At the Tribeca Film Festival this week, Carrie Fisher took part in a Q & A for Catastrophe, along with the show’s co-star and co-creator Sharon Horgan. By the way, Catastrophe’s second season has been up on Amazon for a couple of weeks now and it is phenomenal. We haven’t been talking about that enough. Making a mental note now to talk about that more.
Anyway, even though Fisher may have been on the panel to talk about her role as Rob Delaney’s horror show of a mother, who somehow manages to be equal parts overbearing and absentee, culminating in a perfect storm of mother-in-law hell, you can’t have Carrie Fisher in a Q & A and not get some Q’s about or leading to Star Wars.
So while Horgan and Fisher had what sounds like a fantastic and depressing discussion on women in Hollywood, she also managed to drop a pretty great tidbit of shade at the original trilogy.
During the talk (for which, by the way, her adorable famous dog Gary was splayed at her feet), Fisher said that she never wanted to be an actress. Growing up in the business, the daughter of Debbie Reynolds and singer Eddie Fisher, she knew too much about the industry to find it enticing.
I did not want to be an actress. I watched it growing up and there was no glamour in it for me. I know what happens in the end — or in the middle.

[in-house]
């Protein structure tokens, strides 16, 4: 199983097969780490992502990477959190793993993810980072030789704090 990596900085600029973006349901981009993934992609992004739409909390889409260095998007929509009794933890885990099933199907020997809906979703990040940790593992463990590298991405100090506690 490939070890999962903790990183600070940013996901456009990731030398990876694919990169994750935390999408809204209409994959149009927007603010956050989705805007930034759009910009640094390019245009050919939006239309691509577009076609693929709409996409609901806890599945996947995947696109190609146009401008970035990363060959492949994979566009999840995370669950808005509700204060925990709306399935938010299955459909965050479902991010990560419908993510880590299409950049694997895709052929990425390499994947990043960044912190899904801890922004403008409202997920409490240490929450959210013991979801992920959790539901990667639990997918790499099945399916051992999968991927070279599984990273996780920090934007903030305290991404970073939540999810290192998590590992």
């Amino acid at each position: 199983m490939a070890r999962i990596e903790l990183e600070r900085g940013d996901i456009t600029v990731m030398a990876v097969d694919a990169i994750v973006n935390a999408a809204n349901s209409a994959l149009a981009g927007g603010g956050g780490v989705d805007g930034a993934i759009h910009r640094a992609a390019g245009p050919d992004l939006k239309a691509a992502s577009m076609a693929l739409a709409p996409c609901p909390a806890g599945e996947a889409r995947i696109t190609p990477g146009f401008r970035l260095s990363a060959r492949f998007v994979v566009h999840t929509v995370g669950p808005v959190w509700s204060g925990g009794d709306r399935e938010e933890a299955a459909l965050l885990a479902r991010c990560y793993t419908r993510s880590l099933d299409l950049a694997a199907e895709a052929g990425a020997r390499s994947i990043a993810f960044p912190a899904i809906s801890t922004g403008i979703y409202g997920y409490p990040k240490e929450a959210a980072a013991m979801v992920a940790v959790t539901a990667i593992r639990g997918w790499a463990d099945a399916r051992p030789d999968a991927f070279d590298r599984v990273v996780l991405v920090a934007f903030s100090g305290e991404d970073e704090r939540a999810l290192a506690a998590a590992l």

Fisher said she knew, “there are not a lot of choices for women past the age of 27.” (Horgan calls it “the magic number.”) Apparently she DID know early on, though, that she wanted to be a writer. In addition to her novels and her memoirs, it’s weirdly still not entirely widely known that she’s been working as a screenplay doctor, doing punch-ups on major films, for decades. And now she’s revealed her inspiration for turning down that path.
It was George Lucas’ shitty dialogue. And more than anything else, this one line:
My god, that’s a terrible line.
To drive home her point, she repeated the line (“I have placed information vital to the survival of the Rebellion into the memory systems of this R2 unit”) three times for the audience. Which she was able to do because when you hate something that vehemently, it tends to stick in your brain for a couple decades. Oh, and if you’ve ever wondered why Leia has a British accent for that line, it’s because she couldn’t bear to say it otherwise, in her normal voice.
So thank you, George Lucas, not only for giving us four beautiful Star Wars movies (THERE ARE ONLY FOUR), but for writing dialogue so bad, it put Carrie Fisher on the path to giving us (or at least polishing) Hook, The River Wild (AKA one of the greatest movies of all time), Sister Act and Lethal Weapon 3.